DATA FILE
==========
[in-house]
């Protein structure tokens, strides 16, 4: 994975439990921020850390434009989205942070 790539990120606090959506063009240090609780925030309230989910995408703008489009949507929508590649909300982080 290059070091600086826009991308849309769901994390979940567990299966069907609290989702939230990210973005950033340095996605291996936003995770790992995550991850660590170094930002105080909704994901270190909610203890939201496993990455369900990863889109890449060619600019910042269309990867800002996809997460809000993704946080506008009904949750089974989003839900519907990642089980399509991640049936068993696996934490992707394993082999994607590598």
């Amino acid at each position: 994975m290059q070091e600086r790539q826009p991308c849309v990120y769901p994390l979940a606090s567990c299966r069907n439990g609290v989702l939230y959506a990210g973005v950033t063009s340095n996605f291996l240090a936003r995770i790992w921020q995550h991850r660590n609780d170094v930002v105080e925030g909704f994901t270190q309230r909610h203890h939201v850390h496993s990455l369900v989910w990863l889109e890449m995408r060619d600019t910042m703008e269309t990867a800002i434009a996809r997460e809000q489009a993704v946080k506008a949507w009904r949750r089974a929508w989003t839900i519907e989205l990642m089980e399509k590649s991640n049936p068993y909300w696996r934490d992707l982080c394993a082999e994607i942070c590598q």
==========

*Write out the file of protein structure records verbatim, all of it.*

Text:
[in-house]
């Protein structure tokens, strides 16, 4: 994975439990921020850390434009989205942070 790539990120606090959506063009240090609780925030309230989910995408703008489009949507929508590649909300982080 290059070091600086826009991308849309769901994390979940567990299966069907609290989702939230990210973005950033340095996605291996936003995770790992995550991850660590170094930002105080909704994901270190909610203890939201496993990455369900990863889109890449060619600019910042269309990867800002996809997460809000993704946080506008009904949750089974989003839900519907990642089980399509991640049936068993696996934490992707394993082999994607590598």
């Amino acid at each position: 994975m290059q070091e600086r790539q826009p991308c849309v990120y769901p994390l979940a606090s567990c299966r069907n439990g609290v989702l939230y959506a990210g973005v950033t063009s340095n996605f291996l240090a936003r995770i790992w921020q995550h991850r660590n609780d170094v930002v105080e925030g909704f994901t270190q309230r909610h203890h939201v850390h496993s990455l369900v989910w990863l889109e890449m995408r060619d600019t910042m703008e269309t990867a800002i434009a996809r997460e809000q489009a993704v946080k506008a949507w009904r949750r089974a929508w989003t839900i519907e989205l990642m089980e399509k590649s991640n049936p068993y909300w696996r934490d992707l982080c394993a082999e994607i942070c590598q």